Maybe it’s because I love the Christmas music and it’s one of my favorite times in church. At the end of tonight’s service, the lights were turned out, the candles lit and everyone sang “Silent Night”.
Maybe it’s just the company of family and friends — and looking back on how lucky I am to be surrounded by such wonderful people and have them a part of my life. We are reminded this time of the year of those people that we might not see often, but remain near and dear to our hearts. We’re reminded of those with whom we’ve shared holiday memories during the years gone by. We’re lucky and blessed to have such wonderful friends and family.
Maybe, it’s the music — traditional Christmas music reminds me of Christmas parties at my grandmother’s house — we kids got to choose the music and play it on her stereo turntable, which was one of those large consoles that was a chunk of furniture in and of itself. While the adults were in the other room talking and laughing, we were playing music, lots of Christmas music.
Maybe it’s because it reminds me of some of the best times I’ve spent with my husband in the years that he was selling Christmas trees including the final weeks leading up to just after Christmas almost 20 years ago, when we got married.
Maybe it is all of those things wrapped into one. Christmas and Christmas Eve were always a chaotic mix of family, friends, presents, food, music and love. I hope that it remains that way for my boys and they can one day look back and remember how special Christmas is.
I hope that it is just as special for you …. Merry Christmas from our family to yours.
If you live in New England and particularly in Vermont, you kind of expect a white Christmas. One of those Norman Rockwell type New England Christmases– and with good reason. According to information gathered from weather records from the period from 1961-1990 there was a very high probability that Vermont would have a white Christmas. The probability for at least 1 inch of snow on the ground for Christmas in Montpelier is 93% — 5 inches is 72% and 10 inches is 41%.
Unfortunately, warm weather last week killed the last of the snow on the ground and weather forecasts are not predicting any significant possibility for snow before Christmas Day.
Christmas magic, perhaps might be the only way to help things out a little.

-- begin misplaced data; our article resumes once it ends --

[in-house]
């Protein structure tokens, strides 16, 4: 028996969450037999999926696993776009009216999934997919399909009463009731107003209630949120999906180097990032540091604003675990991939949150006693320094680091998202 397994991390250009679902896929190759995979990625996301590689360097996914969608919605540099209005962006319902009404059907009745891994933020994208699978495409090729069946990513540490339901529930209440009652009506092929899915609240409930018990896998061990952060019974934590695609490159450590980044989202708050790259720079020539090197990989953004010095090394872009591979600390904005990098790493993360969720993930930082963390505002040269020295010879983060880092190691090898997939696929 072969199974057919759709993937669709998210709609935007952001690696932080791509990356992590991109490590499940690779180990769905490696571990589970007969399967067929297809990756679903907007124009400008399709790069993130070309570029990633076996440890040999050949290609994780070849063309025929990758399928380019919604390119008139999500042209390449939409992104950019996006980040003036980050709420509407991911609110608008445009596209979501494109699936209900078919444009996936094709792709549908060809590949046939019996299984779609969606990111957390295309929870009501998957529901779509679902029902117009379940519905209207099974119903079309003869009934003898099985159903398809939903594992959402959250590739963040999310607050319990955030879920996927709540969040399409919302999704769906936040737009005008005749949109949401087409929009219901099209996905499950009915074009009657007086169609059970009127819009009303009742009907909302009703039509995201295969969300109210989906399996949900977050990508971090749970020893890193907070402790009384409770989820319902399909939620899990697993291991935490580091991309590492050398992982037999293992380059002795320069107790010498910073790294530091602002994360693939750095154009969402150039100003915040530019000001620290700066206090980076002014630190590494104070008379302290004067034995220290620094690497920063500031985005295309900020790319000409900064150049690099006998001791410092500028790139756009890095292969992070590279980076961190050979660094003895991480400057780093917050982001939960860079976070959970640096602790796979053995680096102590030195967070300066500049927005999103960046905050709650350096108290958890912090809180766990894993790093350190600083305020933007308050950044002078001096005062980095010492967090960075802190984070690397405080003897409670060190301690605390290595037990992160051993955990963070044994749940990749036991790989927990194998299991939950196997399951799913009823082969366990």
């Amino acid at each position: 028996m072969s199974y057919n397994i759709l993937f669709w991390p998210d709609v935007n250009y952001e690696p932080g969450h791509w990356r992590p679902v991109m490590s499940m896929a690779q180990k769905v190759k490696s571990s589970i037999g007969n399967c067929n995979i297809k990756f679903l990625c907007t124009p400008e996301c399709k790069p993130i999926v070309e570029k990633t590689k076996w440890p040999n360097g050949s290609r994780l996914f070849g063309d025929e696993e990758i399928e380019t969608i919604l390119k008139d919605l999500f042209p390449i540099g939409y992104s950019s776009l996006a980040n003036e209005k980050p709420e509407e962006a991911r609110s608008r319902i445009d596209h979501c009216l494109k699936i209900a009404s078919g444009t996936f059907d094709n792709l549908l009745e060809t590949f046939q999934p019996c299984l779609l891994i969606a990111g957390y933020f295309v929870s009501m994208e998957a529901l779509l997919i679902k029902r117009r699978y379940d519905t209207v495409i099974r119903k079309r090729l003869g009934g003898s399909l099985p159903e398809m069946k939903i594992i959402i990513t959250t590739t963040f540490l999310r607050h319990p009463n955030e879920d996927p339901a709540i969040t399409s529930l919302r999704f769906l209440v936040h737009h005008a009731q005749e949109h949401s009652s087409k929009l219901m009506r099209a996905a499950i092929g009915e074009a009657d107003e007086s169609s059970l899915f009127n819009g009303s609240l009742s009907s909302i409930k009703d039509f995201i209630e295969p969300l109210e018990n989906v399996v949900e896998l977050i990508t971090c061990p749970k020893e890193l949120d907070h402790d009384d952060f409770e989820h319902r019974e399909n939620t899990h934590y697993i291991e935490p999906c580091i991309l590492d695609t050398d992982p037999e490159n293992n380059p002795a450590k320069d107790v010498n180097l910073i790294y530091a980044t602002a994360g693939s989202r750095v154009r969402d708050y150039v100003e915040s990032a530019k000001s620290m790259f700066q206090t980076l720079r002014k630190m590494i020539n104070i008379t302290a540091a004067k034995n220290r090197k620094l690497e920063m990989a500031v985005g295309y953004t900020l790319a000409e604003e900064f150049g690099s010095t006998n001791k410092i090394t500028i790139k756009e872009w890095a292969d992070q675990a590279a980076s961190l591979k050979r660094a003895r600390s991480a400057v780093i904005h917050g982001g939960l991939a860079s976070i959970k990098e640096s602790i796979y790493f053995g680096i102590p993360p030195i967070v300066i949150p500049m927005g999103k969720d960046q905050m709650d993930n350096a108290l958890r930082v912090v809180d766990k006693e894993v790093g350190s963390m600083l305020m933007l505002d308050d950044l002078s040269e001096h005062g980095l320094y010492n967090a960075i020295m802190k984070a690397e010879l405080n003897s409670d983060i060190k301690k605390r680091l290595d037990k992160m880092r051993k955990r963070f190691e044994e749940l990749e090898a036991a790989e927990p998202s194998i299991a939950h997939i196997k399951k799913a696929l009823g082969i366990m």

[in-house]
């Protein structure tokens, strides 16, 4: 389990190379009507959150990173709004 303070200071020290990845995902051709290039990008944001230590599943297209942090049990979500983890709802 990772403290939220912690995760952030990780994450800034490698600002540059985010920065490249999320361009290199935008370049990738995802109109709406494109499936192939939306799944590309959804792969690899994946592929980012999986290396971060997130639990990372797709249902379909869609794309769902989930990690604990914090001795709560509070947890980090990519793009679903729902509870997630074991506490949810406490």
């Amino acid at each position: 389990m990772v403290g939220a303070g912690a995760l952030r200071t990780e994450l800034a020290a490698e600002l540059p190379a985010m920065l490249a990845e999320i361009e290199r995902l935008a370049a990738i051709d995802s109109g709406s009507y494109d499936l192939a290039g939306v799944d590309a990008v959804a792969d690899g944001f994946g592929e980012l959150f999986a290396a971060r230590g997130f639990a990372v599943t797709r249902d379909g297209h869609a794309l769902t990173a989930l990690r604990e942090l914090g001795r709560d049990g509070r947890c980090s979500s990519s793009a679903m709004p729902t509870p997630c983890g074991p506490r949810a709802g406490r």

When we moved here five years ago, I remember feeling a little lost when I was around the other parents and the other kids at school functions or parent meetings. So many unfamiliar faces and while no one was openly hostile or purposely ignoring us, people just naturally gravitated to each other, to familiar faces and those with whom they shared common bonds. It was, I must admit, a bit lonely for a woman who was pretty darn involved in her boys’ lives and fairly active in the various activities prior to our move. Parents were strangers, kids were even bigger strangers.
Last night, as we watched the MRU Winter Vocal concert in a packed auditorium of family and friends, it occurred to me how far we, as a family, have come here in Vermont. All the boys have wonderful, steadfast friends who really have their backs. If you watched any group of them, you wouldn’t believe that a few years ago, they were separated by hundreds of miles and were complete and total strangers to each other. We have developed some great friendships with other parents and it was extremely nice to look around and see so many different and familiar faces.
Best of all I think was sitting there as a member of the audience and watching, even staring, at the various members of the different musical groups. It was heartwarming to see how these children are maturing into adults – a transformation right before our eyes — highlighted by their formal choral attire. So many familiar student faces, so many friends to my boys. It was very classy to watch the kids cheer each other on during performances and realize that they really, honestly mean it. The high school emsembles and chorus gave a standing ovation to the junior chorus after its performance – the first of the evening. The audience was peppered with recent graduates who have returned from college for winter break – and they stood to applaud their former fellow ensemble members after each and every performance.
It is nice to see such support and friendship among the kids. Its also nice to know how many friendships we have forged in such a small amount of time and to reflect on how lucky we are to live where we do.
Talk about proud. I cannot even tell you how much my heart swelled to watch my baby perform a high school solo in the Men’s Ensemble as part of the Winter Vocal Concert at his school. The video that I post here doesn’t even do the performance justice. The good news is that he will be performing it live at Mill River’s Bistro in March — hint, hint.